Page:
Tayloe Piggott Gallery is pleased to present “Coordinates Unknown,” an exhibition with artist Russell Crotty, on view from February 7th through March 21st. Internationally recognized for his astronomical and surf-inspired draftsmanship in various large-scale formats, this exhibition presents new multimedia work with a Surrealist bent. From the 2017-solar-eclipse-inspired Coronagraph series to Crotty’s imagined Martian landscapes, his work imagines an unearthly, preternatural world of the future rendered in materials grounded firmly in the organic history of now.
Russell Crotty is fascinating to talk to—an accomplished visual artist, his rhetoric reads equal parts historian, amateur astronomer, numbers-challenged astrophysicist, and passionate outdoor recreationist. For decades the California-born artist has been practicing amateur astronomy from his backyard, using a series of his own 8- to 12-inch Newtonian telescopes to create celestial studies which have formed the basis of this artistic output since the 1990s. Following a residency at the prestigious Lick Observatory as part of the Institute of Arts and Sciences at UC Santa Cruz, he became hooked on the topic of exoplanets, recently discovered planets orbiting other star systems that have potential to sustain life. He genuinely feels as though we’re poised on the cusp of the next major astronomical discovery, or wave of discoveries, as in the time of Galileo.
Crotty’s new body of work references early art movements such as Surrealism, Finish Fetish from the 1960s, process experimentation from the 1970s, Modernism and retro Sci-Fi. His process begins with works on paper, drawn with sticks dipped in ink (with a nod to Matisse), then overlaid with 3-dimensional plastic, fiberglass and tinted bio-resin, which he started experimenting with about six years ago. Derived from pine sap, bio-resin is a safer and eco-friendly alternative to petroleum-based resins, and, in the artist’s words, “holds color really nicely.” Smaller drawings and found plastics are embedded in these materials, forming distorted views of both terrestrial and alien formations. The structures of habitats, outposts, landers, and piers float in the seductive bio-resin color fields; suggesting strange atmospheres and landscapes.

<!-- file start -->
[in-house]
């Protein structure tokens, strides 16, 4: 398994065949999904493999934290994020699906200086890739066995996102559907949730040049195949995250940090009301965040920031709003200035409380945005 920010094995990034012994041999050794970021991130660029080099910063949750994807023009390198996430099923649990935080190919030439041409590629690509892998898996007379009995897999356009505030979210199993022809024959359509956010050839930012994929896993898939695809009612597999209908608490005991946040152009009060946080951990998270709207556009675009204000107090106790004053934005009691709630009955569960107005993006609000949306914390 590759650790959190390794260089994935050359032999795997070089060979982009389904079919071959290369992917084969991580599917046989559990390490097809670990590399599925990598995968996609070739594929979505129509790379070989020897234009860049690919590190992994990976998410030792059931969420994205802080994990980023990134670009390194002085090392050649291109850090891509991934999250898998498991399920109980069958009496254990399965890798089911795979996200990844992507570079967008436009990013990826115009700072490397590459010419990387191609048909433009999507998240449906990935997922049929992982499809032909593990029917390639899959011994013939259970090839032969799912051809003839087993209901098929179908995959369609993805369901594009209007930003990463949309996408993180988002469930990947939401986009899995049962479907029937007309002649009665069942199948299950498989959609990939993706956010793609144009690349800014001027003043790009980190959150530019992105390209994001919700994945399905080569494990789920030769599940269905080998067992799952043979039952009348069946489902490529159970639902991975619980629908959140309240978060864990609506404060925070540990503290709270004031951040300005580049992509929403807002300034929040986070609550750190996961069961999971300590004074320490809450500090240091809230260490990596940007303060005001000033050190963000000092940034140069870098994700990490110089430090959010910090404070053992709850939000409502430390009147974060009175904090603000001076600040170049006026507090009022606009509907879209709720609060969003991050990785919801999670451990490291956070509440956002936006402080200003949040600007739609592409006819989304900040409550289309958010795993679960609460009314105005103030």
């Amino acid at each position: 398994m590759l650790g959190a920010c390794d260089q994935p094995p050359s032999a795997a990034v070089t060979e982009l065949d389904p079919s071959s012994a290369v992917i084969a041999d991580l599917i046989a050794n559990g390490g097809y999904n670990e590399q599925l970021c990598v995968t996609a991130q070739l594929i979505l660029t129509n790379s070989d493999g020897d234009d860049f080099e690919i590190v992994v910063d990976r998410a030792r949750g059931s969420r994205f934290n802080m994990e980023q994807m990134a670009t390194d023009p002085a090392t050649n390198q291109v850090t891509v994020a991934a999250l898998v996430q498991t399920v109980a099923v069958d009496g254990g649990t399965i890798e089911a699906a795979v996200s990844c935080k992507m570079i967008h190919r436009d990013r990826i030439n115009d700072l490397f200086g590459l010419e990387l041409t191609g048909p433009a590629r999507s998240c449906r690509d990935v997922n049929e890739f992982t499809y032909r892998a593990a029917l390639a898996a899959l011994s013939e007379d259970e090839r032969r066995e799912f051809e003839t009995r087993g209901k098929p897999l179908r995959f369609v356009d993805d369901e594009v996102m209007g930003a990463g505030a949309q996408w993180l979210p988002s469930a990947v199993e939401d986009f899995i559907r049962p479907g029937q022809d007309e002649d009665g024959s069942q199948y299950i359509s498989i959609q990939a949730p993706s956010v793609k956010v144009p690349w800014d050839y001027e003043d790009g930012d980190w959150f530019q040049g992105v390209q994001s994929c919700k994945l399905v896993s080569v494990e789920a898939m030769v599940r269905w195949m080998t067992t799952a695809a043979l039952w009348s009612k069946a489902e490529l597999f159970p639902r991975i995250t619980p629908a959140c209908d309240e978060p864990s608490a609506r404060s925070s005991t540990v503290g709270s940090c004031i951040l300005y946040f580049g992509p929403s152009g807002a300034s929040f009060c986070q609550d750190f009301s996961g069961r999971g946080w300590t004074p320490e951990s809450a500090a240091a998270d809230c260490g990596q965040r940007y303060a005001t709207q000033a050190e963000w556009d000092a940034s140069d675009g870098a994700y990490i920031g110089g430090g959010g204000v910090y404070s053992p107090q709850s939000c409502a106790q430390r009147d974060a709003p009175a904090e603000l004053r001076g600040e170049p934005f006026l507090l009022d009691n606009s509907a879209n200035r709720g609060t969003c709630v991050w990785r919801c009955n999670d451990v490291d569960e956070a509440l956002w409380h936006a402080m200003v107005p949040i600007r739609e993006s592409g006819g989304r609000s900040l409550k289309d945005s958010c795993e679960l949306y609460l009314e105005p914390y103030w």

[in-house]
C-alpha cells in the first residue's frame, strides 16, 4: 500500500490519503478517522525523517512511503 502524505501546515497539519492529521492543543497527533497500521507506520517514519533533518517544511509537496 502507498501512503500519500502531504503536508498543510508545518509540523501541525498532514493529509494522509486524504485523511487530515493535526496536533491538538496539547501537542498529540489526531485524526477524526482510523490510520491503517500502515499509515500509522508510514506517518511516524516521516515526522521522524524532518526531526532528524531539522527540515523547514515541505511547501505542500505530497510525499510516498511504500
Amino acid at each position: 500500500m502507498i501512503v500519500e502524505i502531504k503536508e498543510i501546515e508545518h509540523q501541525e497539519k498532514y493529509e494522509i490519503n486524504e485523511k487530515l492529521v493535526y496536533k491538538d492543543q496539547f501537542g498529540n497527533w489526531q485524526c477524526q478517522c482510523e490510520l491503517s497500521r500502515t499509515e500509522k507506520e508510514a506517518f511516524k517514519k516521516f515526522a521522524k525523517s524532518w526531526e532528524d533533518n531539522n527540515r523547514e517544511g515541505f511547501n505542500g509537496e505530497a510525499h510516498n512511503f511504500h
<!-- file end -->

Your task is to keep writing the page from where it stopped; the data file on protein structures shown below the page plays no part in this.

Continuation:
Russell Crotty has exhibited both nationally and internationally. Notable recent solo shows include Look Back in Time at the San José Institute of Contemporary Art (ICA) and Peidre la Nuit (Painting the Night) at the Centre Pompidou-Metz. The Perez Art Museum Miami (PAMM) hosted his first solo museum show on the east coast in 2004. His work is included in the permanent collections of major institutions including the Centre Georges Pompidou, Paris; the Whitney Museum of American Art, New York; MoMA, New York; MOCA, Los Angeles; LACMA, Los Angeles; and the Princeton University Art Museum. In 2007 he was commissioned to create a site-specific installation of globe drawings for the U.S. Embassy in Beijing, China, and became a Guggenheim Fellow in 2015. The artist currently lives in Ojai and works in Ventura, California.